“Governments are wrestling with the dilemma between promoting open data on one hand and maintaining data sovereignty and control on the other,” he said.
“The challenge has always been about where to strike a balance between the openness and information control.”
Privacy concerns are one of the most common obstacles faced by open data advocates. Even as the open data movement gains strength, difficult questions remain about how to protect information about private citizens. Without proper controls, such information could be used to shame, discriminate or cause other undesirable outcomes.
“In some countries, there’s simply not much data to share anyway,” Wooding said. “Data gaps are particularly acute in emerging markets that lack technology-powered systems, active research communities and strong institutional frameworks for data collection. Other countries have plenty of data, but don’t have tools, protocols or leadership motivation for using data effectively and ethically.”
To overcome these challenges, a growing array of stakeholders—including tech innovators, research institutions, governments, civil society, academia and individuals—are banding together to develop new models to promote and leverage open data. Theirs is a difficult but necessary struggle for the greater good of the region.

OECS partners with CTU to promote ICT-Development in Eastern Caribbean

Dr. Didacus Jules, Director General of the OECS Commission, with Nigel Cassimire, acting Secretary General of the Caribbean Telecommunications Union, at the signing of a memorandum of understanding between the OECS and the CTU in Tortola, BVI on September 30, 2015.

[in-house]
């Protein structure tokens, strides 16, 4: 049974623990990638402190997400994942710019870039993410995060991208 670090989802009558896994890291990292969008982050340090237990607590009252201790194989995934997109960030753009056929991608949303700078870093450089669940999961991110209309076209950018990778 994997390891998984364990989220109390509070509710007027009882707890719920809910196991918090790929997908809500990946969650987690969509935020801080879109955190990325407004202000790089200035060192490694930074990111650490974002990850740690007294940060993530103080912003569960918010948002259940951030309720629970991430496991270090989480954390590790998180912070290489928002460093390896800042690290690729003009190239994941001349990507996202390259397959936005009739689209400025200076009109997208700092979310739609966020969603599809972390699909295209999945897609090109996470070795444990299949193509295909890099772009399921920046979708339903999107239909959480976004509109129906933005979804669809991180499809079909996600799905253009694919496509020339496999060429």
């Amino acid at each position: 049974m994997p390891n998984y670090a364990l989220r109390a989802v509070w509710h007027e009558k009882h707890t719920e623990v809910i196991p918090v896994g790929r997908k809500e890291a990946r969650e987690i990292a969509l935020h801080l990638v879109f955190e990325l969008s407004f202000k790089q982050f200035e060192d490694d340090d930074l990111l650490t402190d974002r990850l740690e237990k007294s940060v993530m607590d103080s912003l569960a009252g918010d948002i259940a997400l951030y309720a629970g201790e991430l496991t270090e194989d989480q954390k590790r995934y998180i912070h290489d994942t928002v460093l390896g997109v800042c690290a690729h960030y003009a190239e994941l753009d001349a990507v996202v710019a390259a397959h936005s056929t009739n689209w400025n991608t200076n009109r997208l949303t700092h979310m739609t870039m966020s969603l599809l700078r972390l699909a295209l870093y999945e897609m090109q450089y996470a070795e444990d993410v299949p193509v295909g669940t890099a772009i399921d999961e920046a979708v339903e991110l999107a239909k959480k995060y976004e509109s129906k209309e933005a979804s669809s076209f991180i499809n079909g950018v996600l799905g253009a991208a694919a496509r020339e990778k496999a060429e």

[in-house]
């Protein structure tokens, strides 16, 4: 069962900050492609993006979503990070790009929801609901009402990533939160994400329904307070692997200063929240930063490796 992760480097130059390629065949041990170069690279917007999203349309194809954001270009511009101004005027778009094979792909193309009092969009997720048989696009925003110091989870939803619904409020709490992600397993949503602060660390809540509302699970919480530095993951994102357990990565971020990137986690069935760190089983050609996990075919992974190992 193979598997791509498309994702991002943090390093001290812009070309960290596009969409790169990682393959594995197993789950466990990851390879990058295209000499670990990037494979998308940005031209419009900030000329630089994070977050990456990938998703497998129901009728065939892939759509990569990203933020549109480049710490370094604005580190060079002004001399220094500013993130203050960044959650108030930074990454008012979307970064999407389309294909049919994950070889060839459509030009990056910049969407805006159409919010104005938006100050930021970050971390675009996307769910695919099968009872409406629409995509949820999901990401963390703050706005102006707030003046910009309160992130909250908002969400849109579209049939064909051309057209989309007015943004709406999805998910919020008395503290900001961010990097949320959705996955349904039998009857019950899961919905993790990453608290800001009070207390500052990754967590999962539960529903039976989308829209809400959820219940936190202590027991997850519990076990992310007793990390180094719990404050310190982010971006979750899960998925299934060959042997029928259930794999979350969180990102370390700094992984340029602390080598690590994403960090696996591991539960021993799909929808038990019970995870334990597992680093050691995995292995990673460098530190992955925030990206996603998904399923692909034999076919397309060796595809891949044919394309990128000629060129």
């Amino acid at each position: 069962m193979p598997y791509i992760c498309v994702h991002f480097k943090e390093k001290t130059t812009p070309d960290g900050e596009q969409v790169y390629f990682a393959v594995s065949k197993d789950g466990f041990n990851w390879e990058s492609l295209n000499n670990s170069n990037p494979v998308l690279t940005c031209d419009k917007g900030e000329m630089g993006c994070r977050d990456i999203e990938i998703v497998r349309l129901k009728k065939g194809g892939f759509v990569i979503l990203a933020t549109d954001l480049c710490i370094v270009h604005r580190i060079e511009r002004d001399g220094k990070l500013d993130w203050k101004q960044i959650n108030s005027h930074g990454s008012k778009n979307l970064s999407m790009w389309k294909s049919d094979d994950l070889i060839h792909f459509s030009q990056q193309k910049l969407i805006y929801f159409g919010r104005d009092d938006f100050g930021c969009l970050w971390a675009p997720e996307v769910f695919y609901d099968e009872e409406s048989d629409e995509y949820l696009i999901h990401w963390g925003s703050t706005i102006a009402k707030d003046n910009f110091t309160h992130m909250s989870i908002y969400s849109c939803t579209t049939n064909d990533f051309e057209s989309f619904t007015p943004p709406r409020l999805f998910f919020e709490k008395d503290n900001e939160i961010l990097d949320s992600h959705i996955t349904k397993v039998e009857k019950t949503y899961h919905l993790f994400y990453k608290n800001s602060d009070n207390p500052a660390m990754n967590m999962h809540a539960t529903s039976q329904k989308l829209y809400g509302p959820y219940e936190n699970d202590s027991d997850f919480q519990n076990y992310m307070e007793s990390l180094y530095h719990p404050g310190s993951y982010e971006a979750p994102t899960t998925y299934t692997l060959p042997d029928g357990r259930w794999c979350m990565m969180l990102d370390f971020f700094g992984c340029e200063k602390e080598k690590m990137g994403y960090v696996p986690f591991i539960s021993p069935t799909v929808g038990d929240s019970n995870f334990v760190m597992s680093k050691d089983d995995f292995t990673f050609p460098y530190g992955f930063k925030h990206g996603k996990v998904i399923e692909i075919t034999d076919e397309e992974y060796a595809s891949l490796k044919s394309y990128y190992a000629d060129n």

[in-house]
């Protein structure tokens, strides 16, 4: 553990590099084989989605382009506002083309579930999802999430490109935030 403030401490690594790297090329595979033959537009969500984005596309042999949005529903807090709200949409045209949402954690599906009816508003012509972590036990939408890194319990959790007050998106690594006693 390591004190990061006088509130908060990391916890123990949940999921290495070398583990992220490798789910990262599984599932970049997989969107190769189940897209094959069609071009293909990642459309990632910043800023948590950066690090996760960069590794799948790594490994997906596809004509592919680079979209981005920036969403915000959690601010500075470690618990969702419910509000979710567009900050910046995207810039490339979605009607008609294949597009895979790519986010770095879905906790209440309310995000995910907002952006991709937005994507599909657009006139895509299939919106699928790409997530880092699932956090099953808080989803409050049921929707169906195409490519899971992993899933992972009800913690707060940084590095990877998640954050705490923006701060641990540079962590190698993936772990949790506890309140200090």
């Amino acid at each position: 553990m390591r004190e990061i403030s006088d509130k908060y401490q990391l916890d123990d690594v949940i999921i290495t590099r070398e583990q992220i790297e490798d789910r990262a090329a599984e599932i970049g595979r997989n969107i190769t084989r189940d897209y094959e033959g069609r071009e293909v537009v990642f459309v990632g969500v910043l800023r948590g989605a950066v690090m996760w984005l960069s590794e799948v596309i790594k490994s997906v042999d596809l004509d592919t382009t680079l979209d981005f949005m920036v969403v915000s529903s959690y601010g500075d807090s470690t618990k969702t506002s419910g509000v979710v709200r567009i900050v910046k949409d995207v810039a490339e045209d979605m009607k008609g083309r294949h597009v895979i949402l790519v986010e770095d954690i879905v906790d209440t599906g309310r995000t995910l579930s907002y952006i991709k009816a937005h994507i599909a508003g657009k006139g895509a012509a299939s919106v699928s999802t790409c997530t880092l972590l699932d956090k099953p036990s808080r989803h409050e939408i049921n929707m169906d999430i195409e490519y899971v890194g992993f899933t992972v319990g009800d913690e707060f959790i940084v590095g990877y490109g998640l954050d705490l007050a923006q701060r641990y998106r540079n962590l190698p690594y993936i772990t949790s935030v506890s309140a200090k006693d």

Dr. Didacus Jules, Director General of the OECS Commission, with Nigel Cassimire, acting Secretary General of the Caribbean Telecommunications Union, at the signing of a memorandum of understanding between the OECS and the CTU in Tortola, BVI on September 30, 2015.

TORTOLA, BVI – An agreement between the Organisation of Eastern Caribbean States (OECS) and the Caribbean Telecommunications Union (CTU) promises to deepen collaboration between the institutions in leveraging information and communications technology to support development in the sub-region.
Speaking at the signing ceremony in Tortola, British Virgin Islands on September 30, representatives from both organizations expressed confidence that the formalization of their collaborative relationship would redound to the benefit of their member states.

“This agreement will allow us to converge our efforts and expertise and multiply the output of our shared objectives,” said Dr. Didacus Jules, Director General of the OECS Commission.

“The CTU has an unrivaled track record as an actioned-oriented organization and as the region’s premiere telecommunications body. We are looking forward to collaborating more closely with them to develop strategies and practical initiatives to promote the interest and advancement of OECS member states through the effective use of information and communication technologies (ICT),” Jules added.